There is, however, another group present. They have gatecrashed the party; almost certainly they were not invited, and even had they been invited they likely would have refused. The scribes and the Pharisees are somehow aware of what’s going on. Perhaps they have been able to gain access to the outer courtyard and can see what is happening inside. In ancient Jewish custom, you know, who you ate with was full of significance. It was a way to express or to establish a profound social bond, communion, union, intimacy. And so these Pharisees and scribes never would have eaten with tax collectors and sinners. There’s an ancient rabbinic regulation that says, “If tax gatherers enter a house, all that is within it becomes unclean.” And so you see, there’s just no way these strict and devout adherents to the traditions of the rabbis would ever have thought to defile themselves by reclining at table with this lot. Instead, they’re outside, scandalized, and they ask the disciples a question. It’s interesting that they don’t ask Jesus the question. When you have a problem with somebody it’s always easier to go talk to someone else about your problem than to talk to the person you have the problem with. Isn’t it? That’s what’s happening here. The Pharisees don’t go to Jesus; they go to the disciples.

And notice their question. It's not really a question; it's an expression of outrage. "Why does He eat with tax collectors and sinners?" The expression "tax collectors and sinners" in the original is earlier on in that phrase, positioning it in a place of emphasis – "Tax collectors and sinners! What is He thinking?" is the force of it. They're scandalized. In their view, this is not at all what is to be expected of a rabbi, of a man of God. And notice Jesus' reply. Verse 17, "Those who are well have no need of a physician but those who are sick. I came not to call the righteous, but sinners." If you don't realize you're sick, you never will visit the doctor. Among what sort of people ought you to expect to find a physician hard at work? Well, you look for them among the sick, don't you? "Where else would I be?" Jesus is asking them. "Righteous people don't need a Savior; only sinners. So here I am with tax collectors and sinners while you folks, so sure of your righteousness, remain outside."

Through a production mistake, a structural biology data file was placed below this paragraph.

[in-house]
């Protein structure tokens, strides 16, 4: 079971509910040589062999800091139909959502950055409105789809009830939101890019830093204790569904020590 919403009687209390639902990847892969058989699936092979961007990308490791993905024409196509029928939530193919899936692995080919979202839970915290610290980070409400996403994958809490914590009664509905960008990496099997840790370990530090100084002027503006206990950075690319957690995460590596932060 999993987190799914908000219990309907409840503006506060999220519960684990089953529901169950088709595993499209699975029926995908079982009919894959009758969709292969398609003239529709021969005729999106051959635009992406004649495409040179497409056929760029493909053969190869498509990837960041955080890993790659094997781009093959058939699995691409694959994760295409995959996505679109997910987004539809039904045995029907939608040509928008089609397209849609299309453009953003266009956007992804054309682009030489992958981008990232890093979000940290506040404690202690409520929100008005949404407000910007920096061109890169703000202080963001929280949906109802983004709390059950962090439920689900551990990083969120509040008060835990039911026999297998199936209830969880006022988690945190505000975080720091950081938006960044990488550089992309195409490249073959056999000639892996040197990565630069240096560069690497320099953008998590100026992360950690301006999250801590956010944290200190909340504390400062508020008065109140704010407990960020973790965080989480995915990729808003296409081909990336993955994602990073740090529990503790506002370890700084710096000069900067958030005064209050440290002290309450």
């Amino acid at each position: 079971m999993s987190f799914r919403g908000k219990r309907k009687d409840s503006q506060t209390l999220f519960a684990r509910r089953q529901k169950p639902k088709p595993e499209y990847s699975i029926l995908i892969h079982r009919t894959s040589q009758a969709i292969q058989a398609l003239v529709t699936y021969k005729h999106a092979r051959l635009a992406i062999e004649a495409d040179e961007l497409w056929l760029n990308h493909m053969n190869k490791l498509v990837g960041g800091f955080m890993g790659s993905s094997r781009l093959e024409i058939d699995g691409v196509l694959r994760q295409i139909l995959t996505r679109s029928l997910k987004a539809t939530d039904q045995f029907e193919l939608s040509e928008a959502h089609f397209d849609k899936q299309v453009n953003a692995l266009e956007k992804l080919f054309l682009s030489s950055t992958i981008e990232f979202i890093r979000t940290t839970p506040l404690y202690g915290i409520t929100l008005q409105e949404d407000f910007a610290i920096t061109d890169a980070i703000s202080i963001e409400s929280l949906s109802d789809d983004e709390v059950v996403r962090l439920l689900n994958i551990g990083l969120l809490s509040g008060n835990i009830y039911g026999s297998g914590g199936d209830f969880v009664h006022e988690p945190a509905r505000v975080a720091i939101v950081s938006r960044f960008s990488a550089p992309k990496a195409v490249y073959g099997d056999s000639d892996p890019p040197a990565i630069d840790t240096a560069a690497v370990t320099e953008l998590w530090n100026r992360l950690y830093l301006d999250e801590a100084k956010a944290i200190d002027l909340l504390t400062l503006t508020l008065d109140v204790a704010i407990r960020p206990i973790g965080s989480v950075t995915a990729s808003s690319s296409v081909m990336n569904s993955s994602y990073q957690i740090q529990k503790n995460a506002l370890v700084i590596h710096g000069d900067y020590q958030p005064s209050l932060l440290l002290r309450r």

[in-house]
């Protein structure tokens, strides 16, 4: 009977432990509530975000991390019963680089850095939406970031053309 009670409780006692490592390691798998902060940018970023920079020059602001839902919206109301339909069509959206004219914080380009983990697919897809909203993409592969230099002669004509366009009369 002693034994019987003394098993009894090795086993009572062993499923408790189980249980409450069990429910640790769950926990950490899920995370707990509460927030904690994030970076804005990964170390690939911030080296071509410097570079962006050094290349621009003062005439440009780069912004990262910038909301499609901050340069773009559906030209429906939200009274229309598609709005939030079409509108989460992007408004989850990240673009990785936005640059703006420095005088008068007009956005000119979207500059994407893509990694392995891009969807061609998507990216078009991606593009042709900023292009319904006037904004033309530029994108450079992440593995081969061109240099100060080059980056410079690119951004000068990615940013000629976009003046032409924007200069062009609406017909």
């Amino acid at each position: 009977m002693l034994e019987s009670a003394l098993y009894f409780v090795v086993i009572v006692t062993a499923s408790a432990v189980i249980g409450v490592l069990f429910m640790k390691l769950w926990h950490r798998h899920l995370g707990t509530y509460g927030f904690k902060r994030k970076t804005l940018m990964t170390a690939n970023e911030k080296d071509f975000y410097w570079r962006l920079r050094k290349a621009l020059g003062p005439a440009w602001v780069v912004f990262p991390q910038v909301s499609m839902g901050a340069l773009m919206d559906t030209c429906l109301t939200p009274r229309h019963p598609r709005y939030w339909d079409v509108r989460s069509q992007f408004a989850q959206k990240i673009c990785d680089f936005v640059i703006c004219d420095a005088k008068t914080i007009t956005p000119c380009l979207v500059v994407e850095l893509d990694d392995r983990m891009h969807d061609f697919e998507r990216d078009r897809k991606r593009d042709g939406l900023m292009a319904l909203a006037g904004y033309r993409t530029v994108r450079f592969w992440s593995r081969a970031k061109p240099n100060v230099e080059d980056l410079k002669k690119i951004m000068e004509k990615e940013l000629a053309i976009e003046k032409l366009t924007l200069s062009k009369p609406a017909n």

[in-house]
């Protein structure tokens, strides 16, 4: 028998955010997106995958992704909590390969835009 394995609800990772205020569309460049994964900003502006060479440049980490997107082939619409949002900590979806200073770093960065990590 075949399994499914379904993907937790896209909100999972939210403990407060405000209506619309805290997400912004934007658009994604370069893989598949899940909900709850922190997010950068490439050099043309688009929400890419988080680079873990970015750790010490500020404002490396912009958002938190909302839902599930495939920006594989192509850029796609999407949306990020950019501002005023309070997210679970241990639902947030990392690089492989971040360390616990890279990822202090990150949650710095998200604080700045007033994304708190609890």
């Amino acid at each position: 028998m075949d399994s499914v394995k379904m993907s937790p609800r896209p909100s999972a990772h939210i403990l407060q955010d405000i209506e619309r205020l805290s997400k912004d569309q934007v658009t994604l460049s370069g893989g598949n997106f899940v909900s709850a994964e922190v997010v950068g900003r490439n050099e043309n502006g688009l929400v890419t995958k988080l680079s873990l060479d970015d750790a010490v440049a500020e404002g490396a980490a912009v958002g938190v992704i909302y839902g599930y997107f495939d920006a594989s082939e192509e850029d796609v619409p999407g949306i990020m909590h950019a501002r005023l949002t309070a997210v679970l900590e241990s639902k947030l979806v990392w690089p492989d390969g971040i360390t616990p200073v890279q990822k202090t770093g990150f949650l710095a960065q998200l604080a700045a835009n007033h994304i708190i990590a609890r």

When I was in high school, at exam time every year they would convert the school dining hall into the examination center. We had to be there fifteen minutes early and line up quietly outside, in the corridor, waiting for the doors to open and then we could go to our seats and turn the paper over and get started on the examination. I remember how awful those fifteen minutes were waiting outside the door. There was always some super-smart kid exuding an air of confidence, you know, that did not help me at all swatting, reading over my notes in the last seconds before the doors opened! It was a terrible, terrible moment waiting those fifteen minutes; they seemed to drag on forever.

Two Groups

Here’s the difference between Levi and his friends celebrating with Jesus around the banqueting table and the scribes and Pharisees on the other hand. Here’s the difference between people who will come to Jesus and receive His grace and those who do not. The Pharisees think life is like waiting in that school corridor for a math exam. They think there’s some sort of test they have to pass, some display of personal righteousness that will qualify them for the kingdom. They’re not looking for a Savior; they don’t think they need a Savior. They are looking to be more righteous than everyone else. But Levi and his friends, they have come to realize they are desperately sick. They were waiting too, but they were waiting in the doctor’s office, unable to cure themselves, when Jesus the great Physician called their names and made them whole.